Just in case you’ve not yet heard about this, the folks in Windsor have done us all a great service. The proceedings of all OSSA conferences from the very first to the most recent are now available online at the OSSA Conference Archive. Papers and commentaries are available for viewing and download. Search options are up-to-date too. For those of us who want to cite these papers in our work, this is an indispensable and easy-to-use resource that compares favorably with the ISSA Conference Archive maintained by Rozenberg Quarterly. Both are laudable additions to the online resources available for argumentation researchers.
Archive for the ‘Connections’ Category
The 1st International Workshop for Methodologies for Research on Legal Argumentation (MET-ARG)
December 10, 2014, Kraków, Poland at JURIX 2014 (The 27th International Conference on Legal Knowledge and Information Systems, http://conference.jurix.nl/2014/)
The aim of the workshop is to provide a space for exchange of methodological ideas concerning the research on legal argumentation from three perspectives: AI and Law, argumentation theory and legal theory. Since a thorough discussion of scientific aims and adopted methodologies is needed in this field, our main motivation is to discuss some perspectives of cooperation and mutual inspiration among these three research areas in order to develop more effective, accurate and scientifically adequate theories and models of legal argumentation. This may lead to establishing of interdisciplinary research projects related to legal argumentation.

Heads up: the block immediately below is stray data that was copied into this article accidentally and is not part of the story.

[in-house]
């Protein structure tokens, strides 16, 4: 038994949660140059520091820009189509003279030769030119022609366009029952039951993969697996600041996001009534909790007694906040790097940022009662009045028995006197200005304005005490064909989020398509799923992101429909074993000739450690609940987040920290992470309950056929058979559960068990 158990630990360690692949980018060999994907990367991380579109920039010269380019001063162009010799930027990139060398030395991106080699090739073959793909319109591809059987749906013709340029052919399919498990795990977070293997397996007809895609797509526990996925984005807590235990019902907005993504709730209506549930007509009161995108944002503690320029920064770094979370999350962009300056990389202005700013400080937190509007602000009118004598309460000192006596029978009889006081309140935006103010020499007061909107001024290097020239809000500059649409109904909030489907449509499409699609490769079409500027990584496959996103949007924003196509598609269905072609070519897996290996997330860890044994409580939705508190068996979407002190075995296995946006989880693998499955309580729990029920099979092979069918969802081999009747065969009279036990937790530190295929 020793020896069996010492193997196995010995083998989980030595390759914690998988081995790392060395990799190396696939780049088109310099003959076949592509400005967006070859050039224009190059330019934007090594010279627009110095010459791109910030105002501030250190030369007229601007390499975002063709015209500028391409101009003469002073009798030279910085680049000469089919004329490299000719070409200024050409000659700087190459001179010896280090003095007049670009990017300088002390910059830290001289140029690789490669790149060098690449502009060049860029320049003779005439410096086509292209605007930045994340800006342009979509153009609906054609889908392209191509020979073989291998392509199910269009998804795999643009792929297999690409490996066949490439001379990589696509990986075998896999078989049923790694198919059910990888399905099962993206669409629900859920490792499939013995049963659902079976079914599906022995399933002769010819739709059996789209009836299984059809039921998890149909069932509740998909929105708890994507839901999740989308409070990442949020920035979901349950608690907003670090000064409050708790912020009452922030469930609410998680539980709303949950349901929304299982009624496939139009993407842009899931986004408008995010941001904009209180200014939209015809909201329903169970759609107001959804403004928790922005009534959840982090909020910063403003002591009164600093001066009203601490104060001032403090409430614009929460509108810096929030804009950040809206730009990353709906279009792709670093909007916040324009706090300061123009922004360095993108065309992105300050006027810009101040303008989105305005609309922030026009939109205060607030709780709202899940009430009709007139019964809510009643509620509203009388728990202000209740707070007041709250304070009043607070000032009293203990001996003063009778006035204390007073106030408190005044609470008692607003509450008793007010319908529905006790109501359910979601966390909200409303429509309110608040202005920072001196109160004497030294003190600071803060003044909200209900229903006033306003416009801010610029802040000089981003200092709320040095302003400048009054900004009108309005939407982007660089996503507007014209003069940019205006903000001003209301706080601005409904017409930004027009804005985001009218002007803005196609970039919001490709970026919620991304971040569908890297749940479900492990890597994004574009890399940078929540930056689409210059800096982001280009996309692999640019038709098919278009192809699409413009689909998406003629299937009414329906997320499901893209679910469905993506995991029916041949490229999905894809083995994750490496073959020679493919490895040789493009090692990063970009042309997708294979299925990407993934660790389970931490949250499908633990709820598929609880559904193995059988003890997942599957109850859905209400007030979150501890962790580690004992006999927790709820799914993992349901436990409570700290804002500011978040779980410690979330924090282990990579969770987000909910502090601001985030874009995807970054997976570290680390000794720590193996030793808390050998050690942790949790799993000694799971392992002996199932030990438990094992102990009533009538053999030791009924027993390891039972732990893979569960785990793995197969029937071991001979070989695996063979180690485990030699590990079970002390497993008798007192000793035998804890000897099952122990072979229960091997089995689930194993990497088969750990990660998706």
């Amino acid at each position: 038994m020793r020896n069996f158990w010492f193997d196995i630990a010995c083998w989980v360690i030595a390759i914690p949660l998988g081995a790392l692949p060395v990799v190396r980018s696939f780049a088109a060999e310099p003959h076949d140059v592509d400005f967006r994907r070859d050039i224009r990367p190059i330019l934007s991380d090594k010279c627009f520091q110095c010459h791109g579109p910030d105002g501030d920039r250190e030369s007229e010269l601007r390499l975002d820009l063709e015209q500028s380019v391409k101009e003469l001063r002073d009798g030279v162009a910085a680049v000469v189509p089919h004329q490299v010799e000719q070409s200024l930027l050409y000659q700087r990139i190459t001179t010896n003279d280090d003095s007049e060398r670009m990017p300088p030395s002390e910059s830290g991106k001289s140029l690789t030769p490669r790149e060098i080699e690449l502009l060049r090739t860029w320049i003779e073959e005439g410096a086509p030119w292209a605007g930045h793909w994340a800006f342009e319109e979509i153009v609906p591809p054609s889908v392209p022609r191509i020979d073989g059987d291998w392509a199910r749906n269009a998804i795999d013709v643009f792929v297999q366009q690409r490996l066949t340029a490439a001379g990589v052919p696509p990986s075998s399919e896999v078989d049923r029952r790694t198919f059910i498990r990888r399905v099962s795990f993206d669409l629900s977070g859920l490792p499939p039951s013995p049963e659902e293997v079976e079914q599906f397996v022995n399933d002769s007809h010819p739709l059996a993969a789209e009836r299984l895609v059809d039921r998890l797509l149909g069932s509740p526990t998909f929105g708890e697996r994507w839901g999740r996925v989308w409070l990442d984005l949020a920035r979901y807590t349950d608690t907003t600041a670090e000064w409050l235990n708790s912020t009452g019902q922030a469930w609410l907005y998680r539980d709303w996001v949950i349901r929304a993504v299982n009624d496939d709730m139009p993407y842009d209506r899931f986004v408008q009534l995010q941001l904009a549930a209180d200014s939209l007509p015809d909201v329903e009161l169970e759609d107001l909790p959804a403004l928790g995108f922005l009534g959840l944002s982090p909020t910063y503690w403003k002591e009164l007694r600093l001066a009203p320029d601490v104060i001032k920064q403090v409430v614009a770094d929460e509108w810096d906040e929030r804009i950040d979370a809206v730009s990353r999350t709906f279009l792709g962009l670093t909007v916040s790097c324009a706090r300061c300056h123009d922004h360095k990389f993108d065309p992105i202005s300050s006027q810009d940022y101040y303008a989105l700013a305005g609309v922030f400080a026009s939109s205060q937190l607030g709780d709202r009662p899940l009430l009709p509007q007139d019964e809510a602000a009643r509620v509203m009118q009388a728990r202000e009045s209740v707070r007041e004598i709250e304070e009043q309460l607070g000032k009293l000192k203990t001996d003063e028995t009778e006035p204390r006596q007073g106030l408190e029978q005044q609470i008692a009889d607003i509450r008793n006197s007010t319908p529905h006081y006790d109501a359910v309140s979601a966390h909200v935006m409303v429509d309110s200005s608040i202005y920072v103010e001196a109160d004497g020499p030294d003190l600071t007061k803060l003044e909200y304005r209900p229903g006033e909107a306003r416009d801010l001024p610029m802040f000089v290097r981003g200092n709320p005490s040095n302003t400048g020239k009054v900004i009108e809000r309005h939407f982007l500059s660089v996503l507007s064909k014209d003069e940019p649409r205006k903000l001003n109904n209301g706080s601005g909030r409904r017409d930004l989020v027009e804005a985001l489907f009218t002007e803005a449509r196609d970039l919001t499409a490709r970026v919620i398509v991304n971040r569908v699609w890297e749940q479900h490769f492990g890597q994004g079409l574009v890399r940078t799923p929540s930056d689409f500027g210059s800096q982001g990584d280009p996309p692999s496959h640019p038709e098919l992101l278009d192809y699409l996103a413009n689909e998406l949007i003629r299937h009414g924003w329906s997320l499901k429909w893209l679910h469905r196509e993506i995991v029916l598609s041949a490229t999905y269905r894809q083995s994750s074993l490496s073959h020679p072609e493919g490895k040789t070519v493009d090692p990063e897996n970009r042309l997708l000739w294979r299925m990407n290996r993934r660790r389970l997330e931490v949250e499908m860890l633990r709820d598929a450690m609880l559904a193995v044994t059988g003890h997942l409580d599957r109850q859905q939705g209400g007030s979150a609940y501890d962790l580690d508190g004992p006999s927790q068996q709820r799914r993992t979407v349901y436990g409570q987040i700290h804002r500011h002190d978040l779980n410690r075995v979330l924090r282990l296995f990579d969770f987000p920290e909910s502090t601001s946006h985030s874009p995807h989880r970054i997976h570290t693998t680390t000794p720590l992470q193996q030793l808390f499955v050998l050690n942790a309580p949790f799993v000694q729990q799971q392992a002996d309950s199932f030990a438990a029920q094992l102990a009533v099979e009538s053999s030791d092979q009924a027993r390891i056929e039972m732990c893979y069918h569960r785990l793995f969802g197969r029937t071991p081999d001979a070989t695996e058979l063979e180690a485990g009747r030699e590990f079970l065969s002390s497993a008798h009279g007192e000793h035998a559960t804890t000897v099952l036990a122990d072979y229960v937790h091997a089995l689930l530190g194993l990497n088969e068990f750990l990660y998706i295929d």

Since we intend to facilitate a vivid and fruitful discussion of these issues, we would like to call for participation in the workshop on behalf of the organizing committee.
i-mean 4 @ Warwick: Language and Impact
9-11 April, 2015
University of Warwick
The i-mean 4 conference will address the relationship between language and impact: